When an explosion goes off at a factory where Bonku's Forgotlings work, it's soon deemed by Anne to be the work of a dangerous rebel group. In her eyes, the rebels are determined to thwart Bonku's plan to guide himself, Anne, and the Forgotlings home. Armed with the ability to manipulate Anima, the energy that gives life to the Forgotlings and powers their world, Anne works to uncover the rebel plot and maintain the peace and safety of her world.

While it may sound complicated on paper, the story of Forgotton Anne follows many of the same themes and threads found in other successful books, films, and games. Anne is a strong-willed heroine with a desire to do right by both Bonku and the Forgotlings; at the same time, her naïveté leaves her prone to mistakes, especially when it comes to differentiating her friends from her foes. Meanwhile, Bonku, for all his years of caring for Anne and all the wisdom he's shared, has kept secrets from her, and that serves as the main catalyst for the plot.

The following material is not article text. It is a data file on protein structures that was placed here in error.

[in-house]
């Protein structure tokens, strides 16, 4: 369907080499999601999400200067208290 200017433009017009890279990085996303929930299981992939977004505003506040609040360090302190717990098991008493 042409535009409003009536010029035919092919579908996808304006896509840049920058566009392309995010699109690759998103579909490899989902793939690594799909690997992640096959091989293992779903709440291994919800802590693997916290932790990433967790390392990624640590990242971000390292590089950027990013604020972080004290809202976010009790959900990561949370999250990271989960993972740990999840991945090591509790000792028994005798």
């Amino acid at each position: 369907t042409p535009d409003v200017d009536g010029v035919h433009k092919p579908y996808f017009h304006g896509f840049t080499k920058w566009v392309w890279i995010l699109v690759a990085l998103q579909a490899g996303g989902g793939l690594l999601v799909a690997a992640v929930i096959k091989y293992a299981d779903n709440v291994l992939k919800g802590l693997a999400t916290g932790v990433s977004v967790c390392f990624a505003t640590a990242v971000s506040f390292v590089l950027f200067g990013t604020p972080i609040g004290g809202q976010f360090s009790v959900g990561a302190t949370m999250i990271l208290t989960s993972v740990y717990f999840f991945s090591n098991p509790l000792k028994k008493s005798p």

At the center of the story is Anne's relationship as enforcer of the Forgotlings. Playing as Anne at the beginning of the game, it's clear that she has little remorse for bullying various members of the Forgotling society. From berating those who waste her time to "distilling" those who resist her during her investigation, Anne takes some unquestionably harsh actions in pursuit of what she deems to be the greater good. In fact, her often cruel treatment of the Forgotlings — even if they are, at the end of the day, just objects — serves as a powerful reminder of the injustices felt by the weak and oppressed in our own society today.

Thankfully, the Anne at the beginning of Forgotton Anne is a far cry from the Anne at the end of the game. While I'll refrain from saying too much to avoid spoilers, watching Anne develop as a character makes for perhaps the most fascinating aspect of Forgotton Anne's narrative.